SABIC gets a brand boost

A general view shows the SABIC headquarters in Riyadh, Saudi Arabia. (Reuters)
Short Url
Updated 23 January 2020

SABIC gets a brand boost

  • SABIC has now entered the list of top 500 global brands

LONDON: Saudi petrochemical giant SABIC has received a boost to its brand value after a new survey saw it jump 9.3 percent to $4.33 billion in 2020, according to the independent brand valuation consultancy, Brand Finance.

“This reflects the growing positive perception of SABIC,” Brand Finance said in a statement.

SABIC has now entered the list of top 500 global brands.

“The strength of our global brand demonstrates our collaborative approach to business and our commitment to maintaining long-term relationships based on trust,” said SABIC CEO Yousef Al-Benyan.

Last year the petrochemicals company launched its first-ever global brand advertising campaign to raise the company’s awareness, understanding, and engagement with global influencers.

Brand Finance utilizes a bespoke methodology to determine a company’s brand value. Factors considered include stakeholder familiarity, satisfaction, and forecasted business performance.

Oil falls below $57 on virus impact and OPEC+ delay

Updated 19 February 2020

Oil falls below $57 on virus impact and OPEC+ delay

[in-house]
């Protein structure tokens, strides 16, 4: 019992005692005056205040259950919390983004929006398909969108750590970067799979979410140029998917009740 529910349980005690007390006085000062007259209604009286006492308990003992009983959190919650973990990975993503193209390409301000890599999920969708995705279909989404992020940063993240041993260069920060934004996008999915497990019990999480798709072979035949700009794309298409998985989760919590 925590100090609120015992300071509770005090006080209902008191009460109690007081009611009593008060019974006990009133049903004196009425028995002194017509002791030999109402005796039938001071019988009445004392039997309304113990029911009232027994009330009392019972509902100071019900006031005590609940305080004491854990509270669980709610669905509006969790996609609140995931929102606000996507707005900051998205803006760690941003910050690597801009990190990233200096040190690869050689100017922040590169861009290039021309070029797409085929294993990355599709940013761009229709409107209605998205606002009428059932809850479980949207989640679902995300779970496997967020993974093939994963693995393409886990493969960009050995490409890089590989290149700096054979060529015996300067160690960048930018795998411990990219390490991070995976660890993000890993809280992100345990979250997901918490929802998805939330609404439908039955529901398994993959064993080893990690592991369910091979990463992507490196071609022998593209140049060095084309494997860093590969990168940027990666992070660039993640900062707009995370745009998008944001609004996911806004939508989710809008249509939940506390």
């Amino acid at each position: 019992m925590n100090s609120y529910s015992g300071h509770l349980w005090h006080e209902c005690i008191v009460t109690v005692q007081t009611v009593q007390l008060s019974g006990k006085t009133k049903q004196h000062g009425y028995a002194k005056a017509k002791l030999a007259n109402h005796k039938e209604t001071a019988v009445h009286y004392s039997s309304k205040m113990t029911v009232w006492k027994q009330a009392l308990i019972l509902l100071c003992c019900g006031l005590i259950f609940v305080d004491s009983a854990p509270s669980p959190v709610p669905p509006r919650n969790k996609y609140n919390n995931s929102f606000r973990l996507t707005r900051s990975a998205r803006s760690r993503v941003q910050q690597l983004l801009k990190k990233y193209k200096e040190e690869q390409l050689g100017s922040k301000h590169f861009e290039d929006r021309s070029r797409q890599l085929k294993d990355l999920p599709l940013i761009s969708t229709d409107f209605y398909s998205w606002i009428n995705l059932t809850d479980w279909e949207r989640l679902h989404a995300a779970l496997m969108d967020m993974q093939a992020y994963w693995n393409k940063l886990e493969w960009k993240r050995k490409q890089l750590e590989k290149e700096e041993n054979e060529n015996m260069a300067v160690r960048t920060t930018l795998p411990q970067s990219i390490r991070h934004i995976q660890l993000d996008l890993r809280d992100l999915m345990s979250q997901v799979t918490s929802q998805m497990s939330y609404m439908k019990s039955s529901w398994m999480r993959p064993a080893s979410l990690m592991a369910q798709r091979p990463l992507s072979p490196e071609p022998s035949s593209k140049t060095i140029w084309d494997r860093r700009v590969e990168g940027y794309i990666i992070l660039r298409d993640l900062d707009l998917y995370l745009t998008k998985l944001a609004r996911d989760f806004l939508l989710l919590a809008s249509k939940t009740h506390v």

• Contagion ‘is spooking market players,’ analysts say after Asian shares fall and Apple issues warning

LONDON: Oil fell below $57 a barrel on Tuesday, pressured by concerns over the impact on crude demand from the coronavirus outbreak in China and a lack of further action by OPEC and its allies to support the market.

Forecasters including the International Energy Agency (IEA) have cut 2020 oil demand estimates because of the virus. Though new cases in mainland China have dipped, global experts say it is too early to judge if the outbreak is being contained.

Brent crude was down 82 cents at $56.85 a barrel in mid-afternoon trade after rallying in the previous five sessions. US West Texas Intermediate crude fell 70 cents to $51.35.

“Risk aversion has returned to the markets,” said Commerzbank analyst Carsten Fritsch.

“OPEC+ has shown no sign yet of reacting to the virus-related slump in demand by making additional production cuts.”

The virus is having a wider impact on companies and financial markets. Asian shares fell and Wall Street was poised to retreat on Tuesday after Apple said it would miss quarterly revenue guidance owing to weakened demand in China.

“This has spooked market players and triggered a sharp pullback in risk assets,” said Tamas Varga of oil broker PVM.

The IEA last week said that first-quarter oil demand is likely to fall by 435,000 barrels per day (bpd) from the same period last year in the first quarterly decline since the financial crisis in 2009.

The Organization of the Petroleum Exporting Countries (OPEC) and its allies, including Russia, have been considering further production cuts to tighten supply and support prices.

The group, known as OPEC+, has a pact to cut oil output by 1.7 million bpd until the end of March.

The next OPEC+ meeting next month is set to consider an advisory panel’s recommendation to cut supply by a further 600,000 bpd. Talks on holding an earlier meeting in February appear to have made no progress, OPEC sources said.

As well as OPEC+ voluntary curbs, support for prices has come from involuntary losses in Libya, where output has collapsed since Jan. 18 because of a blockade of ports and oilfields.